As a result, public confidence in the government continued to decline, and Pakistan saw another year of economic stagnation and rising inequality. Pakistan’s accountability system has long been plagued by political interference and judicial paralysis, leading to a lack of convictions for high-profile corruption cases.

Former PM Imran Khan couldn’t eliminate corruption despite his party vowed to bring all the powerful corrupt elite to accountability. He confessed that the NAB was not under him.

Reforming government institutions and holding public officials accountable for their actions are also important measures in tackling corruption. By ensuring that everyone is following the same set of rules and that there is a system in place to investigate and punish those who break the law, it becomes more difficult for individuals to engage in corrupt practices.

In the early 21st century, many advanced countries have turned to technology-based solutions to convict the corrupt political and business elite. For example, in Spain, a program called “Púnica” was developed to track suspect financial transactions. This program used software to analyze large data sets in order to find links between the corrupt and organized crime. In addition, in Italy, a program called “Mafia Capitale” was developed to track the financial transactions of Mafia members. This program used data mining techniques to identify suspicious patterns in financial data. As a result, many corrupt politicians and officers have been convicted using these technology-based methods. Pakistan also needs to switch to such technologies to combat funds-related crimes like money laundering etc.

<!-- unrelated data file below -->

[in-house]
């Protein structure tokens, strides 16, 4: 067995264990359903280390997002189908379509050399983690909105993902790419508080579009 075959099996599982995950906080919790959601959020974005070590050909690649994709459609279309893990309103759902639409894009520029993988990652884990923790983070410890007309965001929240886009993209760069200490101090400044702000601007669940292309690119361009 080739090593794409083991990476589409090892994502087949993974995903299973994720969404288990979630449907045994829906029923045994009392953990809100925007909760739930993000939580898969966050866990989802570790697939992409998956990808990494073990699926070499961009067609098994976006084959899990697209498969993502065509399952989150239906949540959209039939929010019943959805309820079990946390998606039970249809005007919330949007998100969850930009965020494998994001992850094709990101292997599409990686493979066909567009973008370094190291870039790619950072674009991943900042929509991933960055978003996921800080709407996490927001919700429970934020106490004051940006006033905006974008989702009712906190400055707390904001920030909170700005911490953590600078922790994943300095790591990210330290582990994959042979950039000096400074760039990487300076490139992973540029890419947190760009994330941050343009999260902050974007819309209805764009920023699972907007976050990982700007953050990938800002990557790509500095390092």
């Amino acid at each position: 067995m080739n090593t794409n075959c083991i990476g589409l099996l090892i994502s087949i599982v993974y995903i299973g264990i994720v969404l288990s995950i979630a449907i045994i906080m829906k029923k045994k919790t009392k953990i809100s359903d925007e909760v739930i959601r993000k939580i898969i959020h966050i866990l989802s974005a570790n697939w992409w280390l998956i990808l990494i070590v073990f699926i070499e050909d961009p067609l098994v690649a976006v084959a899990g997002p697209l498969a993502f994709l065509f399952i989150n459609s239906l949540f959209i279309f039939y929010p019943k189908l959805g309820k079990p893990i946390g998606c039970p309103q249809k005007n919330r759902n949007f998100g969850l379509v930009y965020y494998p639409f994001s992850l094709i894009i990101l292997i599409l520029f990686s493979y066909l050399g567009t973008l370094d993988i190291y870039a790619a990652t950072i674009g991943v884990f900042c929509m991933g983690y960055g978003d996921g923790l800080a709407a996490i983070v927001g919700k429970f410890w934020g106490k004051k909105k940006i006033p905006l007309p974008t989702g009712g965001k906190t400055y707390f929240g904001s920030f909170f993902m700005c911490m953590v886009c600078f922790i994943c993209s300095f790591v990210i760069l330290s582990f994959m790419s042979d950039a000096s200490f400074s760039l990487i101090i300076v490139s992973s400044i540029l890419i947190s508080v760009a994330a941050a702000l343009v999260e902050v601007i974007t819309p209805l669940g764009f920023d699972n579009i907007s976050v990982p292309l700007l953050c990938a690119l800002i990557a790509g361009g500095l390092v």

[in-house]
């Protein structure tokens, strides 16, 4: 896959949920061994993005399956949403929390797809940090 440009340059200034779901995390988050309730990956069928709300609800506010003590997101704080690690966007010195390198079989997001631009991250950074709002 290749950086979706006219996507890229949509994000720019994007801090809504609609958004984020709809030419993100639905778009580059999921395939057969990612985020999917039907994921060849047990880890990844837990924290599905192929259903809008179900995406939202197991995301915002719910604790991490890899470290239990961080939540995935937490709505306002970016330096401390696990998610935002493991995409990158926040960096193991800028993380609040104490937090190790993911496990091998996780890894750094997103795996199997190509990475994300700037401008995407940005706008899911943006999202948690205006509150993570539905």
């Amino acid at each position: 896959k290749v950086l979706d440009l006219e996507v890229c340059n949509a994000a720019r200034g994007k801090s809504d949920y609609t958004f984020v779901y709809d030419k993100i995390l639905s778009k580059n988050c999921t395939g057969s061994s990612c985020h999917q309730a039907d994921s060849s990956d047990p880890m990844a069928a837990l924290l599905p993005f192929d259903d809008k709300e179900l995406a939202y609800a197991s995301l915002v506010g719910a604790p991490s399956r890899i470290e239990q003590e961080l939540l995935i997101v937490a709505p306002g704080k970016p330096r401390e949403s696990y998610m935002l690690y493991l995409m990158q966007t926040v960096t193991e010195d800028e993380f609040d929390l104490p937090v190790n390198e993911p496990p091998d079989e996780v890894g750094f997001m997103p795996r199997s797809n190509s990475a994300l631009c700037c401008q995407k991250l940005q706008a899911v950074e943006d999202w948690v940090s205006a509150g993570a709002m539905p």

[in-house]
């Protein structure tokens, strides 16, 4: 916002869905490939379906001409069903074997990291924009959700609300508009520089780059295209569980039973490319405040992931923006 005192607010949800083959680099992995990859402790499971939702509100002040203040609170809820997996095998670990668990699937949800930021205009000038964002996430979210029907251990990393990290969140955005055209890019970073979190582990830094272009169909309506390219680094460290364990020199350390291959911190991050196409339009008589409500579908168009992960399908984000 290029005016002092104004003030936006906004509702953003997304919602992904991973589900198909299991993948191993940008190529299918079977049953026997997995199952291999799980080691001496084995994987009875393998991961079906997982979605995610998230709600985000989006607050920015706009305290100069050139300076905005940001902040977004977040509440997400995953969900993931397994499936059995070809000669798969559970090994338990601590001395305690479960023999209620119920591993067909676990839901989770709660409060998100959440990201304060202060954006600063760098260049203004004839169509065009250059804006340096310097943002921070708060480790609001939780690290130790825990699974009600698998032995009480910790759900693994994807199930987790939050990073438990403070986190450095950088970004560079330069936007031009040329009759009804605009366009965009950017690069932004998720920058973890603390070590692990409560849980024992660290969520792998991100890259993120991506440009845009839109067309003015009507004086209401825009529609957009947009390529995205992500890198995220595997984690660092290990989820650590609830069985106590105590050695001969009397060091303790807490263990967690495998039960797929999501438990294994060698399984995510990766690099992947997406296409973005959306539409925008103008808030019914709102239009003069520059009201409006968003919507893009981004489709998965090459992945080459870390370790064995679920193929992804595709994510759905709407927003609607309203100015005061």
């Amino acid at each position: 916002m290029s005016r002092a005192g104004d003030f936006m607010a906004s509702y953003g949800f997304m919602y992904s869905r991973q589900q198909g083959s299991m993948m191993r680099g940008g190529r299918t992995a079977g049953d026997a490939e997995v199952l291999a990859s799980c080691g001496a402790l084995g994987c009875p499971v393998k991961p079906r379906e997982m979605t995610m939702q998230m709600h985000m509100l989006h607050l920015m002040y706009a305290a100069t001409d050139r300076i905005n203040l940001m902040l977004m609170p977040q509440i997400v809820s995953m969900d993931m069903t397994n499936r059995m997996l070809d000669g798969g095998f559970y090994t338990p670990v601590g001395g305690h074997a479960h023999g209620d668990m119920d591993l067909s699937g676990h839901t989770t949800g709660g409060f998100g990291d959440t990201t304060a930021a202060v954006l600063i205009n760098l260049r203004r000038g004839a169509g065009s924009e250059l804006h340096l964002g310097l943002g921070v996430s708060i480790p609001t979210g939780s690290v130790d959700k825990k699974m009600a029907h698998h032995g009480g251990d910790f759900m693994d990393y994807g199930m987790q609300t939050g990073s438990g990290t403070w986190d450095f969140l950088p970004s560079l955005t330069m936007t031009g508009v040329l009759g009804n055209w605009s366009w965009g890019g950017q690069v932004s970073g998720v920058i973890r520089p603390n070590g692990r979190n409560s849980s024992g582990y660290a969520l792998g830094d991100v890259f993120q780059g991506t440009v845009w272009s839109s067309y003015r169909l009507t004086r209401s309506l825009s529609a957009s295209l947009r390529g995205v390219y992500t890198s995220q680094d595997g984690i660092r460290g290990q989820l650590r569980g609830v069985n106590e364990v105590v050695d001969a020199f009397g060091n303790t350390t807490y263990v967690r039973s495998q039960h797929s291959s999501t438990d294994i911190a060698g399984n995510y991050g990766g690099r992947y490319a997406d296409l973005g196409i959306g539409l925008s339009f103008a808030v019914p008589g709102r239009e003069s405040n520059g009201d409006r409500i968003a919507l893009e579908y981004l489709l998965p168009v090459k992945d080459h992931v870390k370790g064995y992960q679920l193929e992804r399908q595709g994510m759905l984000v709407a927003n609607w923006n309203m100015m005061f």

Acemoglu and Robinson on reasons for nations fall apart say a tilted playing field, elites blocking new technologies, a weak central government, and the elite had simply replaced another in what German sociologist Robert Michels called the “iron law of oligarchy” are some of the common factors that plague the developing nations Pakistan is no exception.

Summing up the economic collapse and political mess was a result of what we sowed in form of corrupting political and regulatory institutions. Many believe that through education, reforms, morality and accountability initiatives, it is possible to lessen the prevalence of graft in society. The World Bank may also fund to introduce of forensic tech to curb the milking of money. Experts say without introducing forensic technology as evidence it would be hard to prosecute and punish the white-collar criminals who are set free exploiting the judicial shortcomings.